Thanks to the signals from our assorted senses, which combine with our past life experiences, each of us perceives the world differently to one another. We all exist in our own unique reality. “Perception is not a passive process of merely seeing, hearing, feeling, tasting or smelling,” says Moheb Costandi, a London-based neuroscientist and writer who discusses Alice in Wonderland syndrome in his book Body Am I. “It is an active process. The brain acts upon incoming sensory stimuli, based on our past experiences and biases. The way we perceive things influences how we act, and how we act influences what we perceive.”
But, at times our perception can become disordered, such as when people suffer from hallucinations, illusions or distortions. When the perception of ourselves and the world we live in is distorted, we risk losing our sense of self and suffer from depersonalisation. We might even end up experiencing the world itself as being unreal, a process known as derealisation.
In the past, Alice in Wonderland syndrome has been commonly dismissed as a largely harmless condition that doesn’t require medical intervention. Some degree of symptoms are reported in the general population, with up to 30% of adolescents reporting mild or transient experiences of the syndrome. Certain cough medicines and illicit hallucinogenic substances are also known to trigger it.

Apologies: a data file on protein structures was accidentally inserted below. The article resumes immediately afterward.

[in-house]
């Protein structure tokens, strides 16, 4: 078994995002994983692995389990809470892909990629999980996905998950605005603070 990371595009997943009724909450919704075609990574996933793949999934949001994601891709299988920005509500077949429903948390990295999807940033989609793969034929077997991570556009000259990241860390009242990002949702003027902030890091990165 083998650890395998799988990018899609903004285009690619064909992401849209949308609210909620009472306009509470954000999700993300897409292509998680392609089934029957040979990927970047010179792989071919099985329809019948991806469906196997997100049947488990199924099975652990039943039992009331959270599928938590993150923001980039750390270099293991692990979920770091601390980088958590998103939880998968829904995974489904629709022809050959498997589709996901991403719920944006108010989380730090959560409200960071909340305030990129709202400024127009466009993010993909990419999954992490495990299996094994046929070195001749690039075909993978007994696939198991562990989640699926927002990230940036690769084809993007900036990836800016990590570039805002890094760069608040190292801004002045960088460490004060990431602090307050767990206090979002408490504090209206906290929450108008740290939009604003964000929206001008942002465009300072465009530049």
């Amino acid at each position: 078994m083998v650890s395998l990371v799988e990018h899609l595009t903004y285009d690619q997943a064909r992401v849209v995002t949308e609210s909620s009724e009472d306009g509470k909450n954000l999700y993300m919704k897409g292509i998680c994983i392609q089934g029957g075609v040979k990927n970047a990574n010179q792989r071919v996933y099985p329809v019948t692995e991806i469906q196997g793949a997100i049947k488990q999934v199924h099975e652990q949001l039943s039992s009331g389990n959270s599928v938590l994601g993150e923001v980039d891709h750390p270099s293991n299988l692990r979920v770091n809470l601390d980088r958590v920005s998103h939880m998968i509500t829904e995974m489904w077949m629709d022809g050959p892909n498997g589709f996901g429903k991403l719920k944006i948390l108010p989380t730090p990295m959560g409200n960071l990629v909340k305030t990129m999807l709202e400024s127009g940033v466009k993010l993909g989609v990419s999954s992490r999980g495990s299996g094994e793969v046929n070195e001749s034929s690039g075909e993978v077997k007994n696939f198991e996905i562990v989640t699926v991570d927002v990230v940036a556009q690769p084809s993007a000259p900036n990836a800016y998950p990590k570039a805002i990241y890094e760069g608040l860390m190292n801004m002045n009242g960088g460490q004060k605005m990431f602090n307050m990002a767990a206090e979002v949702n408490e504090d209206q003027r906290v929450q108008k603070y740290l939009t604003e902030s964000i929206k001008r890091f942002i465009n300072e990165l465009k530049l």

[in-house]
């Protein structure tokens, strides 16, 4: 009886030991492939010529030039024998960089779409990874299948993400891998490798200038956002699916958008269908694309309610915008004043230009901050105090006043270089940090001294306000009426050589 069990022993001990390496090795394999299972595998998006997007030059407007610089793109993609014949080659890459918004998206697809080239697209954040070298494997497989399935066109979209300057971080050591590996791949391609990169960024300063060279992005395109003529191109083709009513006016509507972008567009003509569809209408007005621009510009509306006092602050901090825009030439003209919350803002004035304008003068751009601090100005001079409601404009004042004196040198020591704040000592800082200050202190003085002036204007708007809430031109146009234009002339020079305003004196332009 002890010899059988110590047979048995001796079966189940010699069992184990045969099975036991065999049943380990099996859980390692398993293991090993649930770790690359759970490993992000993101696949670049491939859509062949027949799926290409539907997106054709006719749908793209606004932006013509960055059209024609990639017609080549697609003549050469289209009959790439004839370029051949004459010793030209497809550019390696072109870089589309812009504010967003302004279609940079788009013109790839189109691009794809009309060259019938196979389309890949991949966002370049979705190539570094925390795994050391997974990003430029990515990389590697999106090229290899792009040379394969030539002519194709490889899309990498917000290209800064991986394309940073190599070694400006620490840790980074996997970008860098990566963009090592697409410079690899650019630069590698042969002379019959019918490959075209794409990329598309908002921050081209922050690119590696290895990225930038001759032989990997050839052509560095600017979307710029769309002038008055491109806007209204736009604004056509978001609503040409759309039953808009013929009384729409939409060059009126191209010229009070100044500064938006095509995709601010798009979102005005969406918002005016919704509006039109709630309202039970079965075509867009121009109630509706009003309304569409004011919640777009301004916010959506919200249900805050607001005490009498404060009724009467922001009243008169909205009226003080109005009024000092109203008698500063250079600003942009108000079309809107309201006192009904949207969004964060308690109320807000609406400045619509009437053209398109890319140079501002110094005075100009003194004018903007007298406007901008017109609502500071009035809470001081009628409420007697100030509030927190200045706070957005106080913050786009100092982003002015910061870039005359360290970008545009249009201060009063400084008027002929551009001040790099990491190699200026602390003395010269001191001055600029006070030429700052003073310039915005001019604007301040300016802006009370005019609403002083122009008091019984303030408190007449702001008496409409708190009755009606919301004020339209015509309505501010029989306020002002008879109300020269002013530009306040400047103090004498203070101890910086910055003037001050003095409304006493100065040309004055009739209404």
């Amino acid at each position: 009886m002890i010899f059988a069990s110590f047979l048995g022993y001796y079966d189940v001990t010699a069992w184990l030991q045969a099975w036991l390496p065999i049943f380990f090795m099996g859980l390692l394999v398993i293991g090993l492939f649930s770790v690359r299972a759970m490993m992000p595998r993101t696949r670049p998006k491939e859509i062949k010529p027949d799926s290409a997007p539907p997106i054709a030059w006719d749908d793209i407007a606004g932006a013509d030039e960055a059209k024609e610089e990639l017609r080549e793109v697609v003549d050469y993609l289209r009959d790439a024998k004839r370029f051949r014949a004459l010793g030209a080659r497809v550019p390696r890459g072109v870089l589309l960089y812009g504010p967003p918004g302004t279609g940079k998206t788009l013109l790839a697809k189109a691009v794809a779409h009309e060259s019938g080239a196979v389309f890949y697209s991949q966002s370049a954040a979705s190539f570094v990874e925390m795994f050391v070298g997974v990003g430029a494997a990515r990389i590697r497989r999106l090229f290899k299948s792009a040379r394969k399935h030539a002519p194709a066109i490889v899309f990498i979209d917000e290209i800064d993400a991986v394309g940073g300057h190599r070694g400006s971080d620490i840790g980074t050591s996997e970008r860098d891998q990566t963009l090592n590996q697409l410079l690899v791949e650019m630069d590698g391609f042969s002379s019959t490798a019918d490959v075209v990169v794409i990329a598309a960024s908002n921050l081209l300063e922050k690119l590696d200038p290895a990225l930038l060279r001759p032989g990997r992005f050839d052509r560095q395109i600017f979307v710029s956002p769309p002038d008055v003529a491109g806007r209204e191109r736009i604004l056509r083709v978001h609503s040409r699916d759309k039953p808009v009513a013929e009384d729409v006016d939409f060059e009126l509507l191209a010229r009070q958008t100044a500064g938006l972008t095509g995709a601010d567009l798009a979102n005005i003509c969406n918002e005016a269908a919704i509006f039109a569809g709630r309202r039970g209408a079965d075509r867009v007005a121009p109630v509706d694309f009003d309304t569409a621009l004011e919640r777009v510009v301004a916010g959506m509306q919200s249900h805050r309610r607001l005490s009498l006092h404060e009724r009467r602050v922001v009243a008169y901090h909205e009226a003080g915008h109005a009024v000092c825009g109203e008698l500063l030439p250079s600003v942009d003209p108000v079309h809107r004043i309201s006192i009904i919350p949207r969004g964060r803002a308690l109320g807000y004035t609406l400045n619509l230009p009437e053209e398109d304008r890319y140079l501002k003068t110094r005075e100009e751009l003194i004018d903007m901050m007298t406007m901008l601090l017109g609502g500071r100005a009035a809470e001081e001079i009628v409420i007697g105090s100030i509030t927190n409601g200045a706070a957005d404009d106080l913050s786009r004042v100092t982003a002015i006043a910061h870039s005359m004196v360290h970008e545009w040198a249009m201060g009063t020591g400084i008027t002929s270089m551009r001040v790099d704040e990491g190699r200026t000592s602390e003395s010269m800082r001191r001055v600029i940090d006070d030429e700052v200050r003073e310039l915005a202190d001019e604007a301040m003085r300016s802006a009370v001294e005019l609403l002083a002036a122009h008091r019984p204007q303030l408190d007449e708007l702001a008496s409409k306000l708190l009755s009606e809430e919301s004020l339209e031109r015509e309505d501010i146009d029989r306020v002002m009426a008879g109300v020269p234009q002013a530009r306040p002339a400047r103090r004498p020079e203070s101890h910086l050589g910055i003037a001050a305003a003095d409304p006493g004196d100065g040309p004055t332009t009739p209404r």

Sometimes, however, changes in our perception of the world are triggered by something else underlying them. A wide range of causes have been suggested for Alice in Wonderland syndrome in both children and adults, including strokes, brain tumours, aneurysms, viral infections, epilepsy, migraines, eye diseases and psychiatric disorders such as depression and schizophrenia. It has also been associated with some infections such as Lyme disease, H1N1 influenza and Coxsackievirus B1. One study even identified it as a manifestation of Creutzfeldt-Jacob Disease (CJD), a fast-developing and often fatal neurodegenerative disorder.
Jan Dirk Blom, a professor of clinical psychopathology at Leiden University in the Netherlands, who is one of the few researchers who has dedicated himself to studying Alice in Wonderland syndrome, emphasises the need for doctors to take patients describing these symptoms seriously.
Blom says that diagnosis and recognition of Alice in Wonderland syndrome has barely improved over the past few decades. “That is a real challenge,” he says. This often means it can be missed in patients for years.